Great, thanks very much, and congrats on all the progress. Sort of a follow on to the first question that was asked, based on the target engagement that you observed for losmapimod in terms of the drug concentration in muscle, how would you expect this to translate into or how would you think about how this would translate into – reduce gene expression at the 15 milligram dose?
Yeah, thanks, Joe. So we've achieved plasma and multiple concentrations of drug and levels of target engagement that we think are going to lead to a robust targeted ambition of the gene expression data in the skeletal muscle biopsies and that's the data that will be learning and revealing in the third quarter this year from the ReDUX4 double blind placebo controlled trial, everything is extremely well behaved thus far.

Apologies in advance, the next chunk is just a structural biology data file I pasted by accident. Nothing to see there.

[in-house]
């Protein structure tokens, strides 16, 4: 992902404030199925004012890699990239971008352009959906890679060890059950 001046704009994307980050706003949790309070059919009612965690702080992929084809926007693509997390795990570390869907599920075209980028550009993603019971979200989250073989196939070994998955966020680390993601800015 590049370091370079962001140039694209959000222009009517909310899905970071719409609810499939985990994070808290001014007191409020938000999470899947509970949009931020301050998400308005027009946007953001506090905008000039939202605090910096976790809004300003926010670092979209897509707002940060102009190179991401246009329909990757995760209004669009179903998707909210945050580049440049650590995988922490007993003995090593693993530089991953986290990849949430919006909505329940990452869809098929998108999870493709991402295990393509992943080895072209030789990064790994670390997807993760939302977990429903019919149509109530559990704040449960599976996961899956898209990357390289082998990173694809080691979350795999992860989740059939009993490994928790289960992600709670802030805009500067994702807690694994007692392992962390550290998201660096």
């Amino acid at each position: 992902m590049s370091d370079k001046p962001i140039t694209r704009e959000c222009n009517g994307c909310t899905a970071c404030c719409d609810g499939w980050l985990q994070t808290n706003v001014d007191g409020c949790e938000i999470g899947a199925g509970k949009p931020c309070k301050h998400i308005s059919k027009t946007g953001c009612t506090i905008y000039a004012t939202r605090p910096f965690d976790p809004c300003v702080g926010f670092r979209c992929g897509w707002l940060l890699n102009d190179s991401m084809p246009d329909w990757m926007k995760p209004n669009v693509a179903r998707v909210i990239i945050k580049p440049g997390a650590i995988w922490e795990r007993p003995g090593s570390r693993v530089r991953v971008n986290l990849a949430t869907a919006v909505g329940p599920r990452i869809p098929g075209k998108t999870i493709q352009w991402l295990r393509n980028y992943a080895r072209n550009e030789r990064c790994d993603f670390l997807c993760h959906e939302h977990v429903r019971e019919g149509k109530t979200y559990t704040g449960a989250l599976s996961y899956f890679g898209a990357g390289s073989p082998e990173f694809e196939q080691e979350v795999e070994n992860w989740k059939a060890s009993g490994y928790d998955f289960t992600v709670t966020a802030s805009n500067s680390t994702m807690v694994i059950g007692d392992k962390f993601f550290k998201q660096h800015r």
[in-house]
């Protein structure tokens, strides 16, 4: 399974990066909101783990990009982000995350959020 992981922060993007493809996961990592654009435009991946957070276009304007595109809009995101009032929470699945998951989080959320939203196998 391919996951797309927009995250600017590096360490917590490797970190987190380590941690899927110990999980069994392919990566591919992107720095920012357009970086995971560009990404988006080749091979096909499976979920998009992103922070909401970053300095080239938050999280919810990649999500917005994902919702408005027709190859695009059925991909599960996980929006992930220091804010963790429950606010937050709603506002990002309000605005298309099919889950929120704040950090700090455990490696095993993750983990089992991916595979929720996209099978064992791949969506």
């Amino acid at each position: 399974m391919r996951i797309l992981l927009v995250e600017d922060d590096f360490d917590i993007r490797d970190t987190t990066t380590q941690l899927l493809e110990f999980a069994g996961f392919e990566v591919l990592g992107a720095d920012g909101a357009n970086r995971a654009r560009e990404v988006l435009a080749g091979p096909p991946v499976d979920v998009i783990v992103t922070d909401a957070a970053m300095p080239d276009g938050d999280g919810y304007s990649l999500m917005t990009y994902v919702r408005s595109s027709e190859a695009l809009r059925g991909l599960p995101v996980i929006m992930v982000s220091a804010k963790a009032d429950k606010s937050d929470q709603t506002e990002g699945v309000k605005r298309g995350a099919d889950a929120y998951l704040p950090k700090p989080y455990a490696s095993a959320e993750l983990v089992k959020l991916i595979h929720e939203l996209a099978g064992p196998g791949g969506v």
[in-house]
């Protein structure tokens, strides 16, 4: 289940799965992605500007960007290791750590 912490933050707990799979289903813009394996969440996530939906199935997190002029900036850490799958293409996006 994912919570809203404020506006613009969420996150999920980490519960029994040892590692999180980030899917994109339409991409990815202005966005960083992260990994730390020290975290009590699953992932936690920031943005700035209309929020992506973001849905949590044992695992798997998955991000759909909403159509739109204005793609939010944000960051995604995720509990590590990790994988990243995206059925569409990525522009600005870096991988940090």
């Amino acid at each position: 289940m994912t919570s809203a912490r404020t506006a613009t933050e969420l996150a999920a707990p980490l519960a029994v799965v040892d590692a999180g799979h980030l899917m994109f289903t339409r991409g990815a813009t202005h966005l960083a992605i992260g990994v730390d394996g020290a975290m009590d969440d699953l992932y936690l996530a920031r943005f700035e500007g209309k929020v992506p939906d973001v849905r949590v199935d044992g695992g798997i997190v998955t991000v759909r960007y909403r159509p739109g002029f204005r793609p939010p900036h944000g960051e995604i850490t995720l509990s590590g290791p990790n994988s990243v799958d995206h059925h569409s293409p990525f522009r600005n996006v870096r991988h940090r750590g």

Okay, so there's no way that you could systematically hazard a guess based on what you've seen pre-clinically or otherwise, to know based on concentration in muscle of the drug and it's stoichiometric properties, how you would, how you would estimate the expected targeted – sorry, the expected reduction in gene expression.
I think it may be premature for us to speculate on that, but what we do know is that we get significant inhibition of the DUX4 driven gene expression of these same concentrations.
Right, okay and then what reduction index for driven gene expression and in combination of functional improvements on secondary endpoints would you like to see in order to approach regulators or advanced to a Phase III before doing so.
Yeah, thanks. Maybe I'll let Diego speak to that as our Head of Clinical Development.